European woodland animalsMost of the regions of the world that have a temperate climate are covered by farmland or cities. Some woodlands remain. In deciduous woodland, the trees lose their leaves at the onset of winter. Woodland trees and plants provide food and shelter for the animals that live there. Many of them are nocturnal: they come out only at night to hunt or to feed on plants. Some woodland animals hibernate: they spend the winter months asleep in burrows.
Autumn in European deciduous woodland. Hedgehogs and dormice feed before hibernating, while squirrels and jays store nuts for the...Read More >>Autumn in European deciduous woodland. Hedgehogs and dormice feed before hibernating, while squirrels and jays store nuts for the winter. Owls and foxes look out for prey.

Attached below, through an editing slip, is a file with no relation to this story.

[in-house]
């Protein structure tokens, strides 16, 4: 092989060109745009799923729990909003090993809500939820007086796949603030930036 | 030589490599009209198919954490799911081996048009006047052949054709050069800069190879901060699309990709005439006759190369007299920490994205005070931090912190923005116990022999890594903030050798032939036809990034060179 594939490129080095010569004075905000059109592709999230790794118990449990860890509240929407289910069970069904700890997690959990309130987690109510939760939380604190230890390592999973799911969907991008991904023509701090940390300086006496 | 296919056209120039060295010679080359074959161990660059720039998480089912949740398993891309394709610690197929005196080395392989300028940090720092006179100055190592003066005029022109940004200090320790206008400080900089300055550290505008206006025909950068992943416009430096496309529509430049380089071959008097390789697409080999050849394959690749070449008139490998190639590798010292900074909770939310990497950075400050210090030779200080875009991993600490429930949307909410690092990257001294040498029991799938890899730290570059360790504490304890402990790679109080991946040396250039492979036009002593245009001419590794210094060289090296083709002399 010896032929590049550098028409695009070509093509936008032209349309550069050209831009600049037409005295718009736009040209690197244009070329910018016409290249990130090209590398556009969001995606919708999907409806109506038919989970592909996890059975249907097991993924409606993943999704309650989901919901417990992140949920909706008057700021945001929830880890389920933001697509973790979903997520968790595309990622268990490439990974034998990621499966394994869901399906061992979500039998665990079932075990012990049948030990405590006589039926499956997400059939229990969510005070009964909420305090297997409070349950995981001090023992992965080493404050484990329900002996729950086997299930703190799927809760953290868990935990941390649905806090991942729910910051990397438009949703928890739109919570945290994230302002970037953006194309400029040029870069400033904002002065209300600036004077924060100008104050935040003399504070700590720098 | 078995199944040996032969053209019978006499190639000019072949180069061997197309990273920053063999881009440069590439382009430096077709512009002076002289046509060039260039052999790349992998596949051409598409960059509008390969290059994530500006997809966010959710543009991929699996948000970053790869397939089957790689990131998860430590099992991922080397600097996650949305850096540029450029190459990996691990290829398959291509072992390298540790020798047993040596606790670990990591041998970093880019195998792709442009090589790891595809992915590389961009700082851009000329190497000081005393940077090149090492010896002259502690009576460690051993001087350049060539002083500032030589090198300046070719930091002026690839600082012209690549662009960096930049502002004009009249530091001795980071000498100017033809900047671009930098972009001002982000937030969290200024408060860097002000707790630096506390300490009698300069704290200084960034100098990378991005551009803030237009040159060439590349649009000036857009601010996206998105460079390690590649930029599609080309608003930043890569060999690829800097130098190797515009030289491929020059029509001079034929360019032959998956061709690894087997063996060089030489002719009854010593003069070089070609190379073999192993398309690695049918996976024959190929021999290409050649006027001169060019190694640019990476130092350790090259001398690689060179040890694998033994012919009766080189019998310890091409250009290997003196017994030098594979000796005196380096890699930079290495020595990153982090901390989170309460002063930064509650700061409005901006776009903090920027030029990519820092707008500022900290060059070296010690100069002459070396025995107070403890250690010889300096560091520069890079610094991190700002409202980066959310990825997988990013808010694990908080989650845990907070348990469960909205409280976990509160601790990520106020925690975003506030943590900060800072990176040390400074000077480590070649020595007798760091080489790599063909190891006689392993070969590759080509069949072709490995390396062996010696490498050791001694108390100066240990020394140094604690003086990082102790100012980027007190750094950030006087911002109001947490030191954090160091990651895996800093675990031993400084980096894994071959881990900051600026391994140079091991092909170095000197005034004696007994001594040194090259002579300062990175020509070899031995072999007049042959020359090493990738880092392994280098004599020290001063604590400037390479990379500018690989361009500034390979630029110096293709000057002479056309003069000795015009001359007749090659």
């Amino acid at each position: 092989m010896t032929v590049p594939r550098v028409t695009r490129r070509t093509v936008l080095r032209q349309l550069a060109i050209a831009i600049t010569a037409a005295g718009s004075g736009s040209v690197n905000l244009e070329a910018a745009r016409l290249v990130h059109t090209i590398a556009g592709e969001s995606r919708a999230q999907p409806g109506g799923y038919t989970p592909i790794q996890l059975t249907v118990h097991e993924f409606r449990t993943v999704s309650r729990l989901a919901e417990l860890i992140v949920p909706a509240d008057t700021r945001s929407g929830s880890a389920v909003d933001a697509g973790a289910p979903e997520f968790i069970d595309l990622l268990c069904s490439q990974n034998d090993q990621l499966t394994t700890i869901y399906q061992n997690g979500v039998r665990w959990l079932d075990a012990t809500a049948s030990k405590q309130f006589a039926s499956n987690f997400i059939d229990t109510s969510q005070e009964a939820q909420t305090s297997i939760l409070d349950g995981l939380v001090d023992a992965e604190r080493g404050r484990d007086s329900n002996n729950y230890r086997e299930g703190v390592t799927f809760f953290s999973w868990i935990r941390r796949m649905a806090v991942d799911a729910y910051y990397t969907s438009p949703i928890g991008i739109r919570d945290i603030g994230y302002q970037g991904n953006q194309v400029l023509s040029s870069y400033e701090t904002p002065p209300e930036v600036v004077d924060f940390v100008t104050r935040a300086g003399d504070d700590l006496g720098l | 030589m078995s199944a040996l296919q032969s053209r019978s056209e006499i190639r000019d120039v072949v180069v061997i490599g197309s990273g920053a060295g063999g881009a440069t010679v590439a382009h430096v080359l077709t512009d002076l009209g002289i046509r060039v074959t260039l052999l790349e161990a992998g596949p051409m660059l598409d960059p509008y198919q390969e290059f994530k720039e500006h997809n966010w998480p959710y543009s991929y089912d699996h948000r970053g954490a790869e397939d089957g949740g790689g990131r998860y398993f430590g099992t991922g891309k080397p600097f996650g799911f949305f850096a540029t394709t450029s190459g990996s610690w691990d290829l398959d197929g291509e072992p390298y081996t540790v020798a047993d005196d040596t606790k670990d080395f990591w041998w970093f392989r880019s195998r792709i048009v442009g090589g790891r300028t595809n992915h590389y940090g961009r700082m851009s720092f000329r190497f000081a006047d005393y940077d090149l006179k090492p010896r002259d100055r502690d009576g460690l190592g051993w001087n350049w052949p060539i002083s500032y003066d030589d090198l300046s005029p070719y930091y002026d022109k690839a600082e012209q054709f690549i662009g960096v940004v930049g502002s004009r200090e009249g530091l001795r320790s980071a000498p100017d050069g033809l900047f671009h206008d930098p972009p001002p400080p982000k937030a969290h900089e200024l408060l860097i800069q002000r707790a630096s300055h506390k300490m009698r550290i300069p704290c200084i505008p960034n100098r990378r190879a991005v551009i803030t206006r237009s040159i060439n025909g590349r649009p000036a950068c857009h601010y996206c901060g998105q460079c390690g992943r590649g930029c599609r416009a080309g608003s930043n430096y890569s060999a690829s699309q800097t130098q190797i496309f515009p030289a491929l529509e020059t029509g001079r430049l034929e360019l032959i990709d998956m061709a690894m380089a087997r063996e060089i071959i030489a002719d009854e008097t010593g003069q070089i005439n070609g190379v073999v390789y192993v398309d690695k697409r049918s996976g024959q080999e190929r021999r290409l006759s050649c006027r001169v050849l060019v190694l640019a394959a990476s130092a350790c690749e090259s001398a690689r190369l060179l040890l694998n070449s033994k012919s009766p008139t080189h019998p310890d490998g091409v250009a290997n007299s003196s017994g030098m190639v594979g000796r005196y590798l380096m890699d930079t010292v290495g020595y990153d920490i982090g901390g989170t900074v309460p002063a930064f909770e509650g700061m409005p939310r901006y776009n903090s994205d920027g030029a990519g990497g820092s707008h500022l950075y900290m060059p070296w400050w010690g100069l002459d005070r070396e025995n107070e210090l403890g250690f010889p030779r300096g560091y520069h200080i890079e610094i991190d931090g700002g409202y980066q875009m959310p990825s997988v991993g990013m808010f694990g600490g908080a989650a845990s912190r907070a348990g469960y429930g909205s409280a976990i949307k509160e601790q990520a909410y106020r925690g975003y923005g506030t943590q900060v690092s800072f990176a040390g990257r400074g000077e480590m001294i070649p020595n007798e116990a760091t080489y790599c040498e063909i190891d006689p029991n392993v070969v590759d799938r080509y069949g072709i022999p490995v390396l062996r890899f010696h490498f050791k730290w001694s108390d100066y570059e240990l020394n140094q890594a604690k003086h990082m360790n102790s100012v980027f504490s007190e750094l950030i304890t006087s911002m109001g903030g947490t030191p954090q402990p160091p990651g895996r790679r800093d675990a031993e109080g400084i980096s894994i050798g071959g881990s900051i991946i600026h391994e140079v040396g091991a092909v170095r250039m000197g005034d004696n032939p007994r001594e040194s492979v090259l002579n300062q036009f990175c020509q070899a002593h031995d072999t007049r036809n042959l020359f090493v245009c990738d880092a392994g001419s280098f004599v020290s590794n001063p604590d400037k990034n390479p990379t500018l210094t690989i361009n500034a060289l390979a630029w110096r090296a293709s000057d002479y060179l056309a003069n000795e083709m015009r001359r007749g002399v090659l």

The woodland year
Woodlands are warm and leafy in summer, but cold and bare in winter. Autumn has begun in this wood in Europe (left). The leaves on the trees change colour and fall to the ground. Toadstools grow well in the moist ground. Squirrels and jays hide stores of nuts which will last them through the winter. Dormice prepare to hibernate during the cold months to come. Small mammals, such as voles and rabbits, must look out for foxes or owls in search of a meal.
A queen bumblebee in springWhen spring comes, plants and flowers start to grow again. Leaves on deciduous trees burst into bud in the warmer weather. Many animals and birds make nests, give birth to their young and search for food for them. As spring turns into summer, the leaves open fully and their fruits ripen.
Animals above and below ground in a North American woodland
Less than one quarter of original temperate deciduous woodland remains today.
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